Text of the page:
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Poverty War Lost
5/19/2015 4:07:23 PM

A homeless man worked hard and saved $2,000 to move into an apartment only to be told no matter how much money he presented, the landlord would never rent to him because of his credit. — Dr. Shed Boren (Richard Johnson/Miami Times)
By Dinkinish O’Connor, Special from The Miami Times

America has 99 problems, and poverty is one.

At the National Youth Summit’s war on poverty discussion, experts rapped about poverty’s causes and solutions in a numbers battle. At the discussion’s center was President Lyndon Johnson 1964 declaration “to not only relieve the symptoms of poverty, but to cure it and, above all, to prevent it.”

Many of President Johnson’s programs including food stamps, job corps, Medicaid, Medicare and Head Start existing today. 51 years later, the question is: Do we need a new war on poverty? The panelists at this summit said yes, but differed how to execute the war and what it would entail.

Carmack Waterhouse professor of law and public policy at Georgetown University Law Center Peter Edelman said that President Johnson wasn’t just interested in poverty but civil rights. He referenced how the anti-discrimination act of 1964 improved employment opportunities for African-Americans, citing that in the 1960s, Black poverty went down from 55 percent to 32 percent.

The summit, facilitated by the Smithsonian’s National Museum of American History, allows American middle and high school students nationwide to be among audience members and participants in national conversations about indelible events in America’s history that shape the present. HistoryMiami, a Smithsonian Institution affiliate, hosted students in the Stephen P. Clark Miami-Dade County Commission Chamber, in addition to an online audience of 33 states, Yemen and Ireland.


The Census Bureau defines poverty for a family of four as living with an annual income below $23,050 and adjusted according to household size. The youngest are the poorest in the county. Bloomberg News in 2014 reported that some Miamians live on $11 per day.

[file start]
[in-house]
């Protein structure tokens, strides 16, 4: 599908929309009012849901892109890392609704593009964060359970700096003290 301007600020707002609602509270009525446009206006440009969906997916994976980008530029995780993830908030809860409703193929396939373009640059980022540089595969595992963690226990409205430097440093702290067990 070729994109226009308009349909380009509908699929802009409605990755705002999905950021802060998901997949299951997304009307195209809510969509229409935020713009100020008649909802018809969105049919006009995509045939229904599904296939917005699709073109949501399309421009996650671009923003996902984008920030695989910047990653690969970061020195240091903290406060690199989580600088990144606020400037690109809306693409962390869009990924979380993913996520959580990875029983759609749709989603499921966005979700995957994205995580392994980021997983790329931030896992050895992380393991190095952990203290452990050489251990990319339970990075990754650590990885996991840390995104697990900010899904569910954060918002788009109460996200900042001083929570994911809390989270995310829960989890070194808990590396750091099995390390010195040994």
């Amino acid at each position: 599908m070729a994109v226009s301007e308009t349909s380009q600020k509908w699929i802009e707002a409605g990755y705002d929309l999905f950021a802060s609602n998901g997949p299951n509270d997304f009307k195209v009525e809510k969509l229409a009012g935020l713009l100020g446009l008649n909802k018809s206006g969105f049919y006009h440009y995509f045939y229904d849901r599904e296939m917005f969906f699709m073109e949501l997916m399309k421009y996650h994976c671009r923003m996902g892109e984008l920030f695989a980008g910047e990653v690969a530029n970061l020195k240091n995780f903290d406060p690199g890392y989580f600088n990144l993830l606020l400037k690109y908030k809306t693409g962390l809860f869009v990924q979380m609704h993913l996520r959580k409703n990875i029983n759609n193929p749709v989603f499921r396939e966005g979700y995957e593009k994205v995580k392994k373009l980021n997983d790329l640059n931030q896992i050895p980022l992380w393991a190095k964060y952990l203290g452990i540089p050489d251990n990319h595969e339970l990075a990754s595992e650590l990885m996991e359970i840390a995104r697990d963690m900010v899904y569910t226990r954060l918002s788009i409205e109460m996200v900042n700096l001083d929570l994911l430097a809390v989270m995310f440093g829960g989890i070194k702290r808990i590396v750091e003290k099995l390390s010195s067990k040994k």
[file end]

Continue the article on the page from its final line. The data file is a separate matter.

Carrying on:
Almost one fifth of Miami-Dade County’s 2.7 million residents live in poverty. In Miami-Dade zip code 33127, almost 80 percent of the residents are deeply poor, according to In October 2013, the Department of Regulatory and Economic Resources Planning Research Section reported that poverty in Miami-Dade hovered at around 20 percent and was not improving even as the Great Recession ended and unemployment fell.

“… since 2010 the unemployment rate has steadily decreased with no matching fall in the poverty rate,” the report said.

“One of the things we need to look at is how big the war on poverty has gotten,” said Michael Tanner, senior fellow at the Cato Institute. “The fact is the federal government has 126 separate anti-poverty programs today. We spent about $688 billion last year on those programs, about $300 billion at the state level. To go back to 1965 from $22 trillion fighting poverty, the standard poverty rates are about the same level as they were in 1965.”

Poverty and Prosperity Program vice president at the Center for American Progress Melissa Boteach countered: “One of the issues is that a lot of times when people talk about poverty, they use a poverty rate that doesn’t take into account the interventions that are made from the war on poverty. I’d say the war on poverty has been a success. If you look at the outcomes, a lot more people are a lot better off.”

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